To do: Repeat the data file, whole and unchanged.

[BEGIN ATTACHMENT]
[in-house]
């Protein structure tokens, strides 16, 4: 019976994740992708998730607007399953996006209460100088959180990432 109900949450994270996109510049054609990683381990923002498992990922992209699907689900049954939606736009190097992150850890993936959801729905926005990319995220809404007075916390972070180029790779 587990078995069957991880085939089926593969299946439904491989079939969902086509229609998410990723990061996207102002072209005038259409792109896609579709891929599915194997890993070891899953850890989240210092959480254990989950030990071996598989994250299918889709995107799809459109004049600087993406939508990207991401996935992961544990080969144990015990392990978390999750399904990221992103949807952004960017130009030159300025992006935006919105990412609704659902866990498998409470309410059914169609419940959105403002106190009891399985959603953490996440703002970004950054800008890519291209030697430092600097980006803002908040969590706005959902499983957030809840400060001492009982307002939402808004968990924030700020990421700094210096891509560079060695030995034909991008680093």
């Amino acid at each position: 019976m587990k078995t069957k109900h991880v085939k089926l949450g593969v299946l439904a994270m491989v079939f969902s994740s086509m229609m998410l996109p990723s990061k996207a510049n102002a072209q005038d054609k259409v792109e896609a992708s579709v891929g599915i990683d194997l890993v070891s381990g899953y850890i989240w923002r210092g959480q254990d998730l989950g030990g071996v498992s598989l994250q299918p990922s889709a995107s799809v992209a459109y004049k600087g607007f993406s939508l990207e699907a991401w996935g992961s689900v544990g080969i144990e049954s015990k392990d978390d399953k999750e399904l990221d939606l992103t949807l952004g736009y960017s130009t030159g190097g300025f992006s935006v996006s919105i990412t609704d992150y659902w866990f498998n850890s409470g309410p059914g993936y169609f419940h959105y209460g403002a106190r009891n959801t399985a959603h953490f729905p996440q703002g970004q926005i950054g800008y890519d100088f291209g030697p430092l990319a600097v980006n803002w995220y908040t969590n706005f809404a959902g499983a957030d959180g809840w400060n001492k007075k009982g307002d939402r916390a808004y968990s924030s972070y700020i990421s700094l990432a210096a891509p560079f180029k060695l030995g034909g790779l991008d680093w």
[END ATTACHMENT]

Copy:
[in-house]
């Protein structure tokens, strides 16, 4: 019976994740992708998730607007399953996006209460100088959180990432 109900949450994270996109510049054609990683381990923002498992990922992209699907689900049954939606736009190097992150850890993936959801729905926005990319995220809404007075916390972070180029790779 587990078995069957991880085939089926593969299946439904491989079939969902086509229609998410990723990061996207102002072209005038259409792109896609579709891929599915194997890993070891899953850890989240210092959480254990989950030990071996598989994250299918889709995107799809459109004049600087993406939508990207991401996935992961544990080969144990015990392990978390999750399904990221992103949807952004960017130009030159300025992006935006919105990412609704659902866990498998409470309410059914169609419940959105403002106190009891399985959603953490996440703002970004950054800008890519291209030697430092600097980006803002908040969590706005959902499983957030809840400060001492009982307002939402808004968990924030700020990421700094210096891509560079060695030995034909991008680093």
């Amino acid at each position: 019976m587990k078995t069957k109900h991880v085939k089926l949450g593969v299946l439904a994270m491989v079939f969902s994740s086509m229609m998410l996109p990723s990061k996207a510049n102002a072209q005038d054609k259409v792109e896609a992708s579709v891929g599915i990683d194997l890993v070891s381990g899953y850890i989240w923002r210092g959480q254990d998730l989950g030990g071996v498992s598989l994250q299918p990922s889709a995107s799809v992209a459109y004049k600087g607007f993406s939508l990207e699907a991401w996935g992961s689900v544990g080969i144990e049954s015990k392990d978390d399953k999750e399904l990221d939606l992103t949807l952004g736009y960017s130009t030159g190097g300025f992006s935006v996006s919105i990412t609704d992150y659902w866990f498998n850890s409470g309410p059914g993936y169609f419940h959105y209460g403002a106190r009891n959801t399985a959603h953490f729905p996440q703002g970004q926005i950054g800008y890519d100088f291209g030697p430092l990319a600097v980006n803002w995220y908040t969590n706005f809404a959902g499983a957030d959180g809840w400060n001492k007075k009982g307002d939402r916390a808004y968990s924030s972070y700020i990421s700094l990432a210096a891509p560079f180029k060695l030995g034909g790779l991008d680093w």